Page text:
Wednesday, May 12, 2010

Chemical Dispersants Sprayed in the Gulf of Mexico

The three websites above are related to dispersants used in the Gulf of Mexico Oil disaster.

It is really hard to say whether in the long run spraying Chemical dispersants will kill more species or drive more species potentially extinct than leaving the oil alone. It likely might be true to say the beaches won't be affected as badly if thousands of Gallons of dispersants keep being sprayed by planes into the gulf. But since dispersants tend to be mostly like dishwashing or clothes washing detergents it likely won't help fish and likely would burn their eyes and their gills and kill them by the droves. Though oil will kill them all too one wonders whether this is making anything better for any life in the ocean or just sealing the doom of anything within miles of the oil tragedy. And if there are no fish left alive whether it keeps oil off the beaches could also just wind up being a moot point until life moves into that area once again from other areas.

When I lived in Mt. Shasta a tanker car on a train went off the tracks at Canterra Loop and since it got punctured it killed everything alive on any level in the Sacramento River from just above Dunsmuir  and then 45 miles of river all the way into Shasta Dam. Not anything, no fish, no bug, no organism was left alive. However, life is back now almost 20 years later. This might happen to the area in the Gulf of Mexico once the toxic oil and dispersants have killed off most of the life there. So within a few years possibly life from other areas of the Gulf will begin to replace the life snuffed out in that area.

The following is a quote from the above web article in 1991 when the Sodium Bromide spill happened. begin quote.
The phoebe flew back and forth over the contours of a familiar eddy in the stream. Its wings beat erratically. Alighting on a rock, it moved its head about sluggishly, as if in a daze. If I could assign a mood to a bird then it was bewilderment. There was nothing to eat.
One week earlier, at quarter to ten under a new moon on Sunday, July 14th 1991, a Southern Pacific freight train was laboring up and around Cantara Loop several miles upstream. It was a long train, ninety-five cars in all and only eleven of them were loaded. The rear end of the train was weighted by six heavy gondolas full of scrap metal. Eighty-four empty cars connected the scrap metal to the payload towards the front. One of the tankers in the payload contained a soil sterilizer with the trade name Vapam, or metam sodium. As the torque of the load increased around the tight loop, an engine jumped its rails, snake-whipping the train behind it. Some of the cars were forced to the right of the rails, others to the left, gouging a quarter-mile of skid marks into the ties in the rail bed as the train came to a halt. Before it did, an engine and the tanker full of metam sodium toppled off the bridge into the Upper Sacramento River.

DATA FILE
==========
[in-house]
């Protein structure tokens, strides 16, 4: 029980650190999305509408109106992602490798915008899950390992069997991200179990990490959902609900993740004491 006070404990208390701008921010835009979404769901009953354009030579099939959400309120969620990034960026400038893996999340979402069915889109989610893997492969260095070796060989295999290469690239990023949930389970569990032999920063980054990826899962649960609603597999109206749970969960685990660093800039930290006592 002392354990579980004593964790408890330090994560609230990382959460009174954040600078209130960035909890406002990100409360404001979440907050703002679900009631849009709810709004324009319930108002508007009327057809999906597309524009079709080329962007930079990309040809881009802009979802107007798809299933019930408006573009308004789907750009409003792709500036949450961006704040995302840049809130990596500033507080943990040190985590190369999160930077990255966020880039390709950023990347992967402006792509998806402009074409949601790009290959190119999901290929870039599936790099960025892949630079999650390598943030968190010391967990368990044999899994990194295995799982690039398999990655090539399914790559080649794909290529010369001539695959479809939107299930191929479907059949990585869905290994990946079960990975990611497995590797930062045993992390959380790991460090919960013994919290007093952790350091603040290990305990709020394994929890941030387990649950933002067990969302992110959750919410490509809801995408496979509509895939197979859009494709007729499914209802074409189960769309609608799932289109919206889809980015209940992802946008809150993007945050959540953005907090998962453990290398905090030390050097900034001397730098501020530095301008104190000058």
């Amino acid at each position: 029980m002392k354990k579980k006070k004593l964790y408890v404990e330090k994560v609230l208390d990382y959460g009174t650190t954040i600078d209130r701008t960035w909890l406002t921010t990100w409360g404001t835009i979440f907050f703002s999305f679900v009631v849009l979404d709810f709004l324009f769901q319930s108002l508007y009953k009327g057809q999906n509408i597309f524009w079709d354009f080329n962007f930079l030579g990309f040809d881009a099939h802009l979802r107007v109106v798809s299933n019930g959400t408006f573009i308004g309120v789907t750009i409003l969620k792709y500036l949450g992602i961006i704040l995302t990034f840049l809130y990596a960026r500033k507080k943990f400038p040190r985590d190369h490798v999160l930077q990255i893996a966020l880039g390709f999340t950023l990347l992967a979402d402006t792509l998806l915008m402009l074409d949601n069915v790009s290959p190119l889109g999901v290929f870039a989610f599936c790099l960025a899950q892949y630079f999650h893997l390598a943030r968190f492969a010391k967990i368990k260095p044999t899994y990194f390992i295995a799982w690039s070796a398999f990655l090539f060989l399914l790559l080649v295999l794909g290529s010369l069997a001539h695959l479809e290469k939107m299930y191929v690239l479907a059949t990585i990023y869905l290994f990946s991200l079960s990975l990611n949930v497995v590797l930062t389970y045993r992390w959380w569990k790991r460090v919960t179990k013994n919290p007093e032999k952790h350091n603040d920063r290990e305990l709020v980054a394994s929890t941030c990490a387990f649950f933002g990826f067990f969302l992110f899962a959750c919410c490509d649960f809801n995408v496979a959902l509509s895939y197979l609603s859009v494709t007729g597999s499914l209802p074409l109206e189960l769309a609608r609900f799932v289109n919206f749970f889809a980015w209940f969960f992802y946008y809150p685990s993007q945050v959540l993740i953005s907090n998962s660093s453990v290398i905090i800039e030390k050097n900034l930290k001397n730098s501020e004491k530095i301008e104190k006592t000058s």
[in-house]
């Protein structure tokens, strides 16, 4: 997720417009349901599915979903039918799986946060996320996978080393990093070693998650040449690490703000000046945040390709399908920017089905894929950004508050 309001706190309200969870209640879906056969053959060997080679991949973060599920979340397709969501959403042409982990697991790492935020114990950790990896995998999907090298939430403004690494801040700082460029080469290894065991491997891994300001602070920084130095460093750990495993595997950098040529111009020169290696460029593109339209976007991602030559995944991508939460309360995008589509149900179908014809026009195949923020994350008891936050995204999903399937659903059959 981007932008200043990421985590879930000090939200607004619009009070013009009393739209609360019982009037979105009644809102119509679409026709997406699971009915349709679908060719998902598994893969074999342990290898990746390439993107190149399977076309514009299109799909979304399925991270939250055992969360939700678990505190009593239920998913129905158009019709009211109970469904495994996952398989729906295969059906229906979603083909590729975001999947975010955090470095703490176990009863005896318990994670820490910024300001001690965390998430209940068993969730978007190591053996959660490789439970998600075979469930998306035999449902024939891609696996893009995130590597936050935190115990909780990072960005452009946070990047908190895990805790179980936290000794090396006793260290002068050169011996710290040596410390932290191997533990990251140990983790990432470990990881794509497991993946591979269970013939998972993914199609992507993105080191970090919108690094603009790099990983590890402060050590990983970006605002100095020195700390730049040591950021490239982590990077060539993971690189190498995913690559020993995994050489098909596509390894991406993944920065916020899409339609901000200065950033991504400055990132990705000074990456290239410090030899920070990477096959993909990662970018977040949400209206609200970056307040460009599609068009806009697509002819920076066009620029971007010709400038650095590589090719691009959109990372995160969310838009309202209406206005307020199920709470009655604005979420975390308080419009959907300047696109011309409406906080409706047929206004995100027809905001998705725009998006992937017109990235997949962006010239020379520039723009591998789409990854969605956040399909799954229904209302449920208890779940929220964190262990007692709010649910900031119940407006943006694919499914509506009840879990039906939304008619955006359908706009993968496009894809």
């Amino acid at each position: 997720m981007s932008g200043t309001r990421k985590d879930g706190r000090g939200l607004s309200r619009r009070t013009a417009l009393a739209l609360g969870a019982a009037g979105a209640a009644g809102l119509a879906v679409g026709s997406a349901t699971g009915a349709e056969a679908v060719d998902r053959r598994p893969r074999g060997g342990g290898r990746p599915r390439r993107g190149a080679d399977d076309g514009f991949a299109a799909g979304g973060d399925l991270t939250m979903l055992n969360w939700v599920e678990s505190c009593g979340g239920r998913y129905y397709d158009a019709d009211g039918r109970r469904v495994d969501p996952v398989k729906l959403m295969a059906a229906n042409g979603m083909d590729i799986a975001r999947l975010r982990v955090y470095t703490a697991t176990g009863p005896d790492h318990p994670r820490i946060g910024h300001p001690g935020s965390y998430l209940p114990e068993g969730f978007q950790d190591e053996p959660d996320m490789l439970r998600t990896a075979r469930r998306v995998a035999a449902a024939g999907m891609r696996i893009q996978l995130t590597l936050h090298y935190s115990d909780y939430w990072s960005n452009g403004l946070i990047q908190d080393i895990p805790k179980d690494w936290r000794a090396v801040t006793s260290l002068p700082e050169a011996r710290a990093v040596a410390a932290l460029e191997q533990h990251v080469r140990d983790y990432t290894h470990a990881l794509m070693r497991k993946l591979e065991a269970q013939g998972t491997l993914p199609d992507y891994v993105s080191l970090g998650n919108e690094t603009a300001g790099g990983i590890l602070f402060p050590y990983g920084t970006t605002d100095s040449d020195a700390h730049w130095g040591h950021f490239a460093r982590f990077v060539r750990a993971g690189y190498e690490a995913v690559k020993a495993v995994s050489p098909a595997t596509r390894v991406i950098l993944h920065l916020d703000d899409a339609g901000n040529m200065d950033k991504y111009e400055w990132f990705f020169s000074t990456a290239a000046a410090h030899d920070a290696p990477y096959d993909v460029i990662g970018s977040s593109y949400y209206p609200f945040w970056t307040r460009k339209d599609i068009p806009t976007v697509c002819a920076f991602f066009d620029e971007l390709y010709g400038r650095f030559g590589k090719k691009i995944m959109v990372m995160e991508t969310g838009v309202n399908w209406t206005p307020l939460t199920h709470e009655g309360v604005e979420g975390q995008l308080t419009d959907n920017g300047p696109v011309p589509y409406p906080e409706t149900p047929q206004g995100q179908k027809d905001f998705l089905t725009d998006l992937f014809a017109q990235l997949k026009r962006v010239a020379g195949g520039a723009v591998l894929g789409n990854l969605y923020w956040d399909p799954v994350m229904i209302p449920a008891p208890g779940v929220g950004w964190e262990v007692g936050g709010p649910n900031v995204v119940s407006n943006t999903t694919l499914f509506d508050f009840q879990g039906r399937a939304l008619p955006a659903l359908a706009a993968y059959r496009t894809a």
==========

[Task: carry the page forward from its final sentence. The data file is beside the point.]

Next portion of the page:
Looking at the site, you could imagine the panic of the train crew as the accident occurred. It's a thirty-foot drop off the bridge into the river, not a dive you'd enjoy at the throttle of a locomotive. Heart pounding, the conductor grasped his lantern and walked back to the middle of the bridge, peering over the side. A foul, eye-stinging odor rose up. The conductor hurried back to the engine, radioed headquarters and checked the manifest for the contents of the derailed tanker. It was listed only as "non-toxic, weed-killer" and the conductor informed his superiors that he's disconnecting the engine from the train and "getting the hell out of here."
Left behind was the tanker with two gashes no longer than fifteen inches apiece. A green milky ooze poured out of them both into the finest stretch of wild trout fishery in California.
As a fisherman who had never fished that stretch of river, I took the news of the spill as a hard loss. The image of 45 miles of dead river took hold of me. Fishermen are acutely aware of the biological aliveness of the waters they fish. In ocean salmon fishing, we look for a particular color of water, "dirty water" and "slicks" which signal a biological richness which draws in plankton, krill, bait fish and therefore salmon. In steelhead fishing the color of the water becomes glowing aquamarine after the heavy winter rains wash the sediment out of the tributaries. There is a particular color we are looking for, and if it isn't there, we don't fish.
I thought I might learn something about biological "aliveness" if I could see what a dead river looked like. After thinking about it I realized that I did know what a dead river looks like. I'm from Philadelphia. But I've never seen a freshly-murdered river. So Ed and I, who had fished many north coast rivers for steelhead, took a break from the summer ocean salmon fishing to drive to the Lake Shasta area and take a look around. end quote.

So, since Sodium Bromide killed 45 miles of the Sacramento River and literally everything died it now has life in it again. Sure, some species that were unique likely went extinct. Were they all categorized before they died? Maybe and maybe not. Is there new stuff there now that wasn't before? Yes.
This is also likely what will eventually happen in the Gulf of Mexico long term. However, it is hard to say now when that will be.

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